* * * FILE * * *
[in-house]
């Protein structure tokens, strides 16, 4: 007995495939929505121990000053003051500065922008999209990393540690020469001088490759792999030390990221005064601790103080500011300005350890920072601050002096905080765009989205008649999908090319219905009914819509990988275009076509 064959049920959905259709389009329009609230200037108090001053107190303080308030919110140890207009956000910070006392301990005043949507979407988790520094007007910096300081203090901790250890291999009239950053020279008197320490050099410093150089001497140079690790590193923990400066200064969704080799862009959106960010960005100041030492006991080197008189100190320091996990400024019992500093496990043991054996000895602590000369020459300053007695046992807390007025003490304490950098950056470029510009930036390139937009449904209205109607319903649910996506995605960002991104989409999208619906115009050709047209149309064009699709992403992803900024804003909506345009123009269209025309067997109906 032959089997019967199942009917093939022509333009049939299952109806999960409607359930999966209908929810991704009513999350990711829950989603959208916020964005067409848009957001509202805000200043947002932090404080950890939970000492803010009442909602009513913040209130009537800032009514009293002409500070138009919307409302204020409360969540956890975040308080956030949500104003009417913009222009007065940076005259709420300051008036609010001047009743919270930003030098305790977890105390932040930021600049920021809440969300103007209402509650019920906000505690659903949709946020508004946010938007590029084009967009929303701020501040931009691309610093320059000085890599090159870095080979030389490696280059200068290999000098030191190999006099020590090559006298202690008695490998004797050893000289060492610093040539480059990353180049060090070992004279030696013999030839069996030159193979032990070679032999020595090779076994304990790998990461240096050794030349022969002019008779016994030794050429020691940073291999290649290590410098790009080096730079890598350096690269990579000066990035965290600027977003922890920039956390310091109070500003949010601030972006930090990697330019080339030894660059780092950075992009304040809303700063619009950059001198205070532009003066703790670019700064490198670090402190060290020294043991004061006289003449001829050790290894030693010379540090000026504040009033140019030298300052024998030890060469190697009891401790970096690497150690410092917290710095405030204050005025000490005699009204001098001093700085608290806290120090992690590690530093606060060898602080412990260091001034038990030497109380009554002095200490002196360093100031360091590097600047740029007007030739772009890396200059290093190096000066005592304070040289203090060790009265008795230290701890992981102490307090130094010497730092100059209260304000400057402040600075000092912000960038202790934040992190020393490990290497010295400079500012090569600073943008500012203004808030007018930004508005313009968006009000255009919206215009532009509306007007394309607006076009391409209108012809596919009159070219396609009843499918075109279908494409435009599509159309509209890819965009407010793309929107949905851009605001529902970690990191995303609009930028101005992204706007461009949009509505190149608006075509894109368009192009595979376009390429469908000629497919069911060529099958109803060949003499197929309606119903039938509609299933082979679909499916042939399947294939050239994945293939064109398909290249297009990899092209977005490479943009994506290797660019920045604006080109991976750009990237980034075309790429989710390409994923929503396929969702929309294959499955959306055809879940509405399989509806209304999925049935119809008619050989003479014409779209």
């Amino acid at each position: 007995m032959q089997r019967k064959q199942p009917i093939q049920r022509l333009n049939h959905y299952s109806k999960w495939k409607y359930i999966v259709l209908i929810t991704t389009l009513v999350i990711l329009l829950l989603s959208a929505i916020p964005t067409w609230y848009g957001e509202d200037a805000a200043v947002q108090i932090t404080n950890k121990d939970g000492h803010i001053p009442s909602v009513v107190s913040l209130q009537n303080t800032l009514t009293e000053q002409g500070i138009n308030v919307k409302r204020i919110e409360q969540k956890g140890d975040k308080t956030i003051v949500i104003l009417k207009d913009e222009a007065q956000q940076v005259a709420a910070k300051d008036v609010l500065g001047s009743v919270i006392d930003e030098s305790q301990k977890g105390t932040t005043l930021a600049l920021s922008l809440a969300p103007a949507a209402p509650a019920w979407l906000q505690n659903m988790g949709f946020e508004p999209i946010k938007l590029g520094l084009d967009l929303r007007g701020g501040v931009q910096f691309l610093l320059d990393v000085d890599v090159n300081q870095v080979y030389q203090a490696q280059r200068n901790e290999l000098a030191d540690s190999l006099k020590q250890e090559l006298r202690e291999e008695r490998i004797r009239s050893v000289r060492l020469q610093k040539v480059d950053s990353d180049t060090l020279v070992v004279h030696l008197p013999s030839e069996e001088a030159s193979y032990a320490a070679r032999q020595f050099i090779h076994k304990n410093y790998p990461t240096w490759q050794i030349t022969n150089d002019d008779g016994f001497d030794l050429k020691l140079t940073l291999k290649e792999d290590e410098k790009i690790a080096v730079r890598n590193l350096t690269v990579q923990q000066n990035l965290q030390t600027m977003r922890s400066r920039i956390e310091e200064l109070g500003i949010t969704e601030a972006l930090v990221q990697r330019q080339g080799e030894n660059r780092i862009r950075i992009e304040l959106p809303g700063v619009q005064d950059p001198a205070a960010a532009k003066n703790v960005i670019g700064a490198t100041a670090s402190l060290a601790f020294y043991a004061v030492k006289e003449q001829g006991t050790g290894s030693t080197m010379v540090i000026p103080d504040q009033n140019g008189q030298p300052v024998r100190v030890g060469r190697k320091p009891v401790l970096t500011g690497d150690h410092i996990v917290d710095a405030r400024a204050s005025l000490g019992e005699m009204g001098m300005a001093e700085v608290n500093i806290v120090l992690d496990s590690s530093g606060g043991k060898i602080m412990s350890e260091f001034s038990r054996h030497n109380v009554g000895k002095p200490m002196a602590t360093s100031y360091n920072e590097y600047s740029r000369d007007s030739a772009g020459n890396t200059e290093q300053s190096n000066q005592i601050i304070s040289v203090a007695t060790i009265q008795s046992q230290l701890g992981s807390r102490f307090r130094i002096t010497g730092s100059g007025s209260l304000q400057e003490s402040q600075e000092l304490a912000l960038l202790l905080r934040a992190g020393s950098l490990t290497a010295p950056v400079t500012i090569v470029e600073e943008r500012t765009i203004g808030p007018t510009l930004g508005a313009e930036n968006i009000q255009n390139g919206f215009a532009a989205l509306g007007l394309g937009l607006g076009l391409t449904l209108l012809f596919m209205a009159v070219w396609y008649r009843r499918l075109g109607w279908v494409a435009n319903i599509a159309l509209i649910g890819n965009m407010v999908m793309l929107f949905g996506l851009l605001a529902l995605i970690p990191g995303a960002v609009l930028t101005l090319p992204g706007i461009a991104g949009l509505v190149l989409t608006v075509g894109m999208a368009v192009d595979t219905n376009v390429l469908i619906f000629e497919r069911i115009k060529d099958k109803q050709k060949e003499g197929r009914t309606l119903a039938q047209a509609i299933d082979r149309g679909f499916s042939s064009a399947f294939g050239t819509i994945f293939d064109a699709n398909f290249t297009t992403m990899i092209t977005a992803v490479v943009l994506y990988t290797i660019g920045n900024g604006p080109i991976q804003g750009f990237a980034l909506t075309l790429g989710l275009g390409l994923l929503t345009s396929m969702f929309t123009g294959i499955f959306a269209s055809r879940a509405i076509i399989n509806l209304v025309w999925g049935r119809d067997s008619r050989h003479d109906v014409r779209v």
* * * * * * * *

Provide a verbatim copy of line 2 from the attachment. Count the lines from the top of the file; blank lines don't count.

């Protein structure tokens, strides 16, 4: 007995495939929505121990000053003051500065922008999209990393540690020469001088490759792999030390990221005064601790103080500011300005350890920072601050002096905080765009989205008649999908090319219905009914819509990988275009076509 064959049920959905259709389009329009609230200037108090001053107190303080308030919110140890207009956000910070006392301990005043949507979407988790520094007007910096300081203090901790250890291999009239950053020279008197320490050099410093150089001497140079690790590193923990400066200064969704080799862009959106960010960005100041030492006991080197008189100190320091996990400024019992500093496990043991054996000895602590000369020459300053007695046992807390007025003490304490950098950056470029510009930036390139937009449904209205109607319903649910996506995605960002991104989409999208619906115009050709047209149309064009699709992403992803900024804003909506345009123009269209025309067997109906 032959089997019967199942009917093939022509333009049939299952109806999960409607359930999966209908929810991704009513999350990711829950989603959208916020964005067409848009957001509202805000200043947002932090404080950890939970000492803010009442909602009513913040209130009537800032009514009293002409500070138009919307409302204020409360969540956890975040308080956030949500104003009417913009222009007065940076005259709420300051008036609010001047009743919270930003030098305790977890105390932040930021600049920021809440969300103007209402509650019920906000505690659903949709946020508004946010938007590029084009967009929303701020501040931009691309610093320059000085890599090159870095080979030389490696280059200068290999000098030191190999006099020590090559006298202690008695490998004797050893000289060492610093040539480059990353180049060090070992004279030696013999030839069996030159193979032990070679032999020595090779076994304990790998990461240096050794030349022969002019008779016994030794050429020691940073291999290649290590410098790009080096730079890598350096690269990579000066990035965290600027977003922890920039956390310091109070500003949010601030972006930090990697330019080339030894660059780092950075992009304040809303700063619009950059001198205070532009003066703790670019700064490198670090402190060290020294043991004061006289003449001829050790290894030693010379540090000026504040009033140019030298300052024998030890060469190697009891401790970096690497150690410092917290710095405030204050005025000490005699009204001098001093700085608290806290120090992690590690530093606060060898602080412990260091001034038990030497109380009554002095200490002196360093100031360091590097600047740029007007030739772009890396200059290093190096000066005592304070040289203090060790009265008795230290701890992981102490307090130094010497730092100059209260304000400057402040600075000092912000960038202790934040992190020393490990290497010295400079500012090569600073943008500012203004808030007018930004508005313009968006009000255009919206215009532009509306007007394309607006076009391409209108012809596919009159070219396609009843499918075109279908494409435009599509159309509209890819965009407010793309929107949905851009605001529902970690990191995303609009930028101005992204706007461009949009509505190149608006075509894109368009192009595979376009390429469908000629497919069911060529099958109803060949003499197929309606119903039938509609299933082979679909499916042939399947294939050239994945293939064109398909290249297009990899092209977005490479943009994506290797660019920045604006080109991976750009990237980034075309790429989710390409994923929503396929969702929309294959499955959306055809879940509405399989509806209304999925049935119809008619050989003479014409779209």